The Gospel According To Water
Fire Note Says: Joe Henry’s 15th album arises out of a dire diagnosis, with reflections on mortality the befit a celebration of life.
Album Review: Joe Henry’s 15th studio album, The Gospel According to Water, is unlike any other record you’ll listen to this year. All but two of the songs were written this year between Valentine’s Day and Father’s Day, after Henry was diagnosed with stage 4 pancreatic cancer about a year ago. While initially told he only had months to live, he and his wife pursued other opinions, and after treatment he is now in remission. Henry has described being initially paralyzed with fear, immobilized. But in time poetry came, and music followed, arriving in an unprecedented flurry, he’s described. Henry introduced the songs to a live audience at an intimate concert before friends and fans, where he acknowledged his diagnosis publicly for the first time; the show’s announcement included the words from poet Yeats’ tombstone: “Casting a Cold Eye on Life, on Death.”
As Henry’s health began to improve, an interest in recording these new songs developed and Henry was offered some studio time by a friend, engineer S. Husky Huskulds. Henry went in and recorded all 13 songs in one day, with only minimal support, a second guitarist, John Smith, pianist Patrick Warren, and his son Levon Henry who plays reed instruments, clarinet and sax. The songs were recorded with all of them playing together in one room, with microphones scattered around. Henry had assumed these recordings would serve as demos for a later full album effort, but early the next morning he listened to the results, and texted his friend Hsukulds, “I think we have an album here.”
The result is an intimate, literate, and compelling collection of songs, the artist himself in great voice, the songs filled with intricate acoustic guitars, and subtle additions from the other players. Henry’s past writing and recordings have often sought a unique blend of traditional folk songs while interacting with jazz, and that spirit is present here as well. Henry and Huskhuld have pretty much stayed with those original recordings, although Henry brought in a couple other friends, Allison Russell and JT Nero of the band Birds of Chicago, to add harmony vocals to a couple songs, “In Time For Tomorrow” and “The Fact of Love.” There’s a striking resonance and beauty in the sounds of the acoustics as they follow Henry’s unique melodic and narrative flow that curiously matches the warmth and intensity of Henry’s singing voice. In essence, the recording just sounds lovely.
While there is no doubt that Henry’s work here is a reflection of his life after “the shoe dropped.” But Henry told the NYTimes that, “I’m writing about what I’ve always written about. How we stand up to whatever life is asking of us?” So, while the songs tend to address many of life’s ultimate questions, the challenge of facing one’s mortality, they are anything but morbid. “I’m not writing about the cancer,” explained Henry. “This is the black earth out of which these songs have grown, but like any living thing, they’re reaching toward light.”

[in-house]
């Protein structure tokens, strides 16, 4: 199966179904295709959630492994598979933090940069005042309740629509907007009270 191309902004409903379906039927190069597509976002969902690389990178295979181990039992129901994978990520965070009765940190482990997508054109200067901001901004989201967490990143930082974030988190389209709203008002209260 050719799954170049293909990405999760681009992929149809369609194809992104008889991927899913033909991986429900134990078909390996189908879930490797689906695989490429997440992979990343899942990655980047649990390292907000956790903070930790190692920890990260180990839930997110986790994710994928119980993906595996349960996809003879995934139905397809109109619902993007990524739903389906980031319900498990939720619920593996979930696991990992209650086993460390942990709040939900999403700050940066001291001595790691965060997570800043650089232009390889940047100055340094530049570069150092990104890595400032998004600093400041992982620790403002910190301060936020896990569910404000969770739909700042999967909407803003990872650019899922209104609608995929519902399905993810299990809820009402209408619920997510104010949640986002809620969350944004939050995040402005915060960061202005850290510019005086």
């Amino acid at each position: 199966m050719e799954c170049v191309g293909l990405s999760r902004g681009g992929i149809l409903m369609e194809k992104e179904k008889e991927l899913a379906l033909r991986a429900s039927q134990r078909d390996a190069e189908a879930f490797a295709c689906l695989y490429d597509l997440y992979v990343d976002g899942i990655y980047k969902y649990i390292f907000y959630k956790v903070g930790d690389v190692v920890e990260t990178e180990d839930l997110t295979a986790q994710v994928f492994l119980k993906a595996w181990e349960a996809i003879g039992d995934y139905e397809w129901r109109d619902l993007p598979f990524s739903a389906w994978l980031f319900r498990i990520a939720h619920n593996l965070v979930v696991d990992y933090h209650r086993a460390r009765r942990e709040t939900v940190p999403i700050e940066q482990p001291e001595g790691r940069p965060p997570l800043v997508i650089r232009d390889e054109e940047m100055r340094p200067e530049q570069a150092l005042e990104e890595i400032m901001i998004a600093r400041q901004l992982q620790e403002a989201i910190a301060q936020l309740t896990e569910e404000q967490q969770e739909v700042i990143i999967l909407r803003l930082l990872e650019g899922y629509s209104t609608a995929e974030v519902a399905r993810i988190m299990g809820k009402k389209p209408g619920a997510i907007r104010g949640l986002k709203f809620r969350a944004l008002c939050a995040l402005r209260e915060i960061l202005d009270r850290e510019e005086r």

Spirituality has played a role in songs by Henry in the past, and that remains true here. In “Book of Common Prayer,” a title borrowed from the Episcopal but its emphasis is on the things we hold in common as human beings this side of the mortal coil. “How is it we held out for all of these rumbling years/That rushed like the wind from our sails through a tumble of tears/We stand now holding our love and the breach it repairs/And binds us together with the thread of our most common prayer.” “Orson Wells,” filled with sultry saxophone, returns often to this line, “You provide the terms of my surrender and I’ll provide the war.” “Mule” describes the dressing up of animals of burden to walk in a parade, but seeks a deeper truth, “A silence deep as sound.” In “Green of the Afternoon,” he sings “You swallow up the sun just like the sea/You take the peace of God away from me/You take the peace of God away from me/Not all are saved, not all of us need to be.” Yet in the opening, “Famine Walk,” written to describe a walk cut through the barren landscape made by victims of the famine in exchange for food, which Henry suggests became an apt metaphor for his journey through this time, where he finds “The heart of God lies ever open wide.”
Other metaphors show up repeatedly, the abiding presence of water, and the idea of flower or plant struggling to bloom, turning a reflection on mortality into a celebration of what fills life with meaning. In the song titled “Bloom,” Henry sings, “There’s little we can leave that will truly mark this earth/But treachery and love our ours to keep for all their worth/The flower of our eyes it is a bloom blood-dark but clear/If you hold it in your open hand to carry on from here.” Joe Henry has had a fine career, if not a household name. Besides his own albums he’s worked with T Bone Burnett and gone on to produce albums with Bonnie Raitt, Elvis Costello, Rhiannon Giddens, Over the Rhine and many more. Surprisingly, his best known song may be a co-write with Madonna, who just happens to be his sister-in-law. Her hit “Don’t Tell Me” is based on his original song, “Stop.” Henry has won three Grammy’s for albums produced for Carolina Chocolate Drops, Solomon Burke, and Ramblin’ Jack Elliott. So, obviously Henry has already left a significant mark in the musical world, but when it comes to legacy, there’s little doubt that The Gospel According to Water will be among his greatest, if not the greatest achievement of an already storied career.
Key Tracks: “Bloom” / “The Fact of Love” / “Orson Wells”
Artists With Similar Fire: T Bone Burnett / Over the Rhine / Bill Malonnee
Joe Henry Website
Joe Henry Facebook
– Reviewed by Brian Q. Newcomb
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